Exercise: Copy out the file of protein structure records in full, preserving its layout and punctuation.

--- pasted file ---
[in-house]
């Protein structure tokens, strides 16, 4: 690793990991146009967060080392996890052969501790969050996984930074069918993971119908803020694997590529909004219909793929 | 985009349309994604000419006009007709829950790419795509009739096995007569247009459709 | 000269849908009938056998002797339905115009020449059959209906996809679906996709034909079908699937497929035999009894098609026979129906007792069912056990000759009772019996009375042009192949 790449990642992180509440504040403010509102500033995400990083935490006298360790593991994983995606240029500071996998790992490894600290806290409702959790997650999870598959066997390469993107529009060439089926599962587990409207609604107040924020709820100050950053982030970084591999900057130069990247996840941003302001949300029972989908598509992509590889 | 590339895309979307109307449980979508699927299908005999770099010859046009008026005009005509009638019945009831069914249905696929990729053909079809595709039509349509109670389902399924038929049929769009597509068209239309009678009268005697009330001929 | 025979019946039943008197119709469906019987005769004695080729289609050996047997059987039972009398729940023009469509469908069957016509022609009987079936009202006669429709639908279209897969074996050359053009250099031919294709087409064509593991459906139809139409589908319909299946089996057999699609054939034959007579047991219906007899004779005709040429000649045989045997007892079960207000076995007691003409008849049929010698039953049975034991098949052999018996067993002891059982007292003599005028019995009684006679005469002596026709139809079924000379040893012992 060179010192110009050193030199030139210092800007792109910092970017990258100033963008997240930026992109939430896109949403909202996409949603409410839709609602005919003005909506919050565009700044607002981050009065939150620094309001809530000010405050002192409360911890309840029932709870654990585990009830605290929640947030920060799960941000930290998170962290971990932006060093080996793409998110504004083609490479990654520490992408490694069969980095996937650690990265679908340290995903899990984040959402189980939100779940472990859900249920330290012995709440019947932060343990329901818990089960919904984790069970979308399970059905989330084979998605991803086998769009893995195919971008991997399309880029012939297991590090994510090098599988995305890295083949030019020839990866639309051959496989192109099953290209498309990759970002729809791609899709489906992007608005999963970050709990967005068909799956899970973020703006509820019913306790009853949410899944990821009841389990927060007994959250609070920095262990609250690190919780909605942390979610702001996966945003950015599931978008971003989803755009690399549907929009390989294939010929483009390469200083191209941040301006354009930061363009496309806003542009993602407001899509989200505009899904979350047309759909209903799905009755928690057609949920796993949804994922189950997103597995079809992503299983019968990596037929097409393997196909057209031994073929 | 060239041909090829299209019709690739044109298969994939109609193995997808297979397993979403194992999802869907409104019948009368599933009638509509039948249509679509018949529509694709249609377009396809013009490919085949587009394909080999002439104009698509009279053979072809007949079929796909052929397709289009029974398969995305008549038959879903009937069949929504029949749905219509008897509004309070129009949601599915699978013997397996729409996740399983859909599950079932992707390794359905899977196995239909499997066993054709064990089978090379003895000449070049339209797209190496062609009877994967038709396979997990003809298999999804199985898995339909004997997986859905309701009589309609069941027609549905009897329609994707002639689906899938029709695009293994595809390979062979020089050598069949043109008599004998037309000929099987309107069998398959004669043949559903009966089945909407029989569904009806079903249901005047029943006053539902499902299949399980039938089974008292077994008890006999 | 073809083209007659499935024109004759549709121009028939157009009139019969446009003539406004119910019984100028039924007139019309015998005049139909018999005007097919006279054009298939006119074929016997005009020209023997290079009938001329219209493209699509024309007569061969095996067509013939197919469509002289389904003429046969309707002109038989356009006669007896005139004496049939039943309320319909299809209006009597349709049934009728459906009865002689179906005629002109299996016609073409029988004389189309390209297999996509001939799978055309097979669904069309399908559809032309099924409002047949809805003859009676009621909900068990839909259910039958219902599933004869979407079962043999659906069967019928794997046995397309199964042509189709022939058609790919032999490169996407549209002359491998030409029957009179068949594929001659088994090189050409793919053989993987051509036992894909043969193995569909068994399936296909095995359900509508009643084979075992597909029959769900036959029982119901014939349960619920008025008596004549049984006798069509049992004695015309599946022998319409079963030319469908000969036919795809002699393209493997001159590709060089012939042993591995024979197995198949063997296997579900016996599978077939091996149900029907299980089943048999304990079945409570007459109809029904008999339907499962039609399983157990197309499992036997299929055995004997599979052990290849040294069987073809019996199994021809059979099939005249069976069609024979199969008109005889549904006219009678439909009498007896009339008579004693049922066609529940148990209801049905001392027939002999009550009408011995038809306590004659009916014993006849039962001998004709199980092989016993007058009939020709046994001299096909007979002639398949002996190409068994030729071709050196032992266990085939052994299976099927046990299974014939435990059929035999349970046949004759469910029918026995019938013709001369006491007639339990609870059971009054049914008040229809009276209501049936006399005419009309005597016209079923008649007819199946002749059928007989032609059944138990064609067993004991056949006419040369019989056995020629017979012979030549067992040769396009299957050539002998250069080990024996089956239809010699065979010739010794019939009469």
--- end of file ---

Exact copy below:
[in-house]
């Protein structure tokens, strides 16, 4: 690793990991146009967060080392996890052969501790969050996984930074069918993971119908803020694997590529909004219909793929 | 985009349309994604000419006009007709829950790419795509009739096995007569247009459709 | 000269849908009938056998002797339905115009020449059959209906996809679906996709034909079908699937497929035999009894098609026979129906007792069912056990000759009772019996009375042009192949 790449990642992180509440504040403010509102500033995400990083935490006298360790593991994983995606240029500071996998790992490894600290806290409702959790997650999870598959066997390469993107529009060439089926599962587990409207609604107040924020709820100050950053982030970084591999900057130069990247996840941003302001949300029972989908598509992509590889 | 590339895309979307109307449980979508699927299908005999770099010859046009008026005009005509009638019945009831069914249905696929990729053909079809595709039509349509109670389902399924038929049929769009597509068209239309009678009268005697009330001929 | 025979019946039943008197119709469906019987005769004695080729289609050996047997059987039972009398729940023009469509469908069957016509022609009987079936009202006669429709639908279209897969074996050359053009250099031919294709087409064509593991459906139809139409589908319909299946089996057999699609054939034959007579047991219906007899004779005709040429000649045989045997007892079960207000076995007691003409008849049929010698039953049975034991098949052999018996067993002891059982007292003599005028019995009684006679005469002596026709139809079924000379040893012992 060179010192110009050193030199030139210092800007792109910092970017990258100033963008997240930026992109939430896109949403909202996409949603409410839709609602005919003005909506919050565009700044607002981050009065939150620094309001809530000010405050002192409360911890309840029932709870654990585990009830605290929640947030920060799960941000930290998170962290971990932006060093080996793409998110504004083609490479990654520490992408490694069969980095996937650690990265679908340290995903899990984040959402189980939100779940472990859900249920330290012995709440019947932060343990329901818990089960919904984790069970979308399970059905989330084979998605991803086998769009893995195919971008991997399309880029012939297991590090994510090098599988995305890295083949030019020839990866639309051959496989192109099953290209498309990759970002729809791609899709489906992007608005999963970050709990967005068909799956899970973020703006509820019913306790009853949410899944990821009841389990927060007994959250609070920095262990609250690190919780909605942390979610702001996966945003950015599931978008971003989803755009690399549907929009390989294939010929483009390469200083191209941040301006354009930061363009496309806003542009993602407001899509989200505009899904979350047309759909209903799905009755928690057609949920796993949804994922189950997103597995079809992503299983019968990596037929097409393997196909057209031994073929 | 060239041909090829299209019709690739044109298969994939109609193995997808297979397993979403194992999802869907409104019948009368599933009638509509039948249509679509018949529509694709249609377009396809013009490919085949587009394909080999002439104009698509009279053979072809007949079929796909052929397709289009029974398969995305008549038959879903009937069949929504029949749905219509008897509004309070129009949601599915699978013997397996729409996740399983859909599950079932992707390794359905899977196995239909499997066993054709064990089978090379003895000449070049339209797209190496062609009877994967038709396979997990003809298999999804199985898995339909004997997986859905309701009589309609069941027609549905009897329609994707002639689906899938029709695009293994595809390979062979020089050598069949043109008599004998037309000929099987309107069998398959004669043949559903009966089945909407029989569904009806079903249901005047029943006053539902499902299949399980039938089974008292077994008890006999 | 073809083209007659499935024109004759549709121009028939157009009139019969446009003539406004119910019984100028039924007139019309015998005049139909018999005007097919006279054009298939006119074929016997005009020209023997290079009938001329219209493209699509024309007569061969095996067509013939197919469509002289389904003429046969309707002109038989356009006669007896005139004496049939039943309320319909299809209006009597349709049934009728459906009865002689179906005629002109299996016609073409029988004389189309390209297999996509001939799978055309097979669904069309399908559809032309099924409002047949809805003859009676009621909900068990839909259910039958219902599933004869979407079962043999659906069967019928794997046995397309199964042509189709022939058609790919032999490169996407549209002359491998030409029957009179068949594929001659088994090189050409793919053989993987051509036992894909043969193995569909068994399936296909095995359900509508009643084979075992597909029959769900036959029982119901014939349960619920008025008596004549049984006798069509049992004695015309599946022998319409079963030319469908000969036919795809002699393209493997001159590709060089012939042993591995024979197995198949063997296997579900016996599978077939091996149900029907299980089943048999304990079945409570007459109809029904008999339907499962039609399983157990197309499992036997299929055995004997599979052990290849040294069987073809019996199994021809059979099939005249069976069609024979199969008109005889549904006219009678439909009498007896009339008579004693049922066609529940148990209801049905001392027939002999009550009408011995038809306590004659009916014993006849039962001998004709199980092989016993007058009939020709046994001299096909007979002639398949002996190409068994030729071709050196032992266990085939052994299976099927046990299974014939435990059929035999349970046949004759469910029918026995019938013709001369006491007639339990609870059971009054049914008040229809009276209501049936006399005419009309005597016209079923008649007819199946002749059928007989032609059944138990064609067993004991056949006419040369019989056995020629017979012979030549067992040769396009299957050539002998250069080990024996089956239809010699065979010739010794019939009469």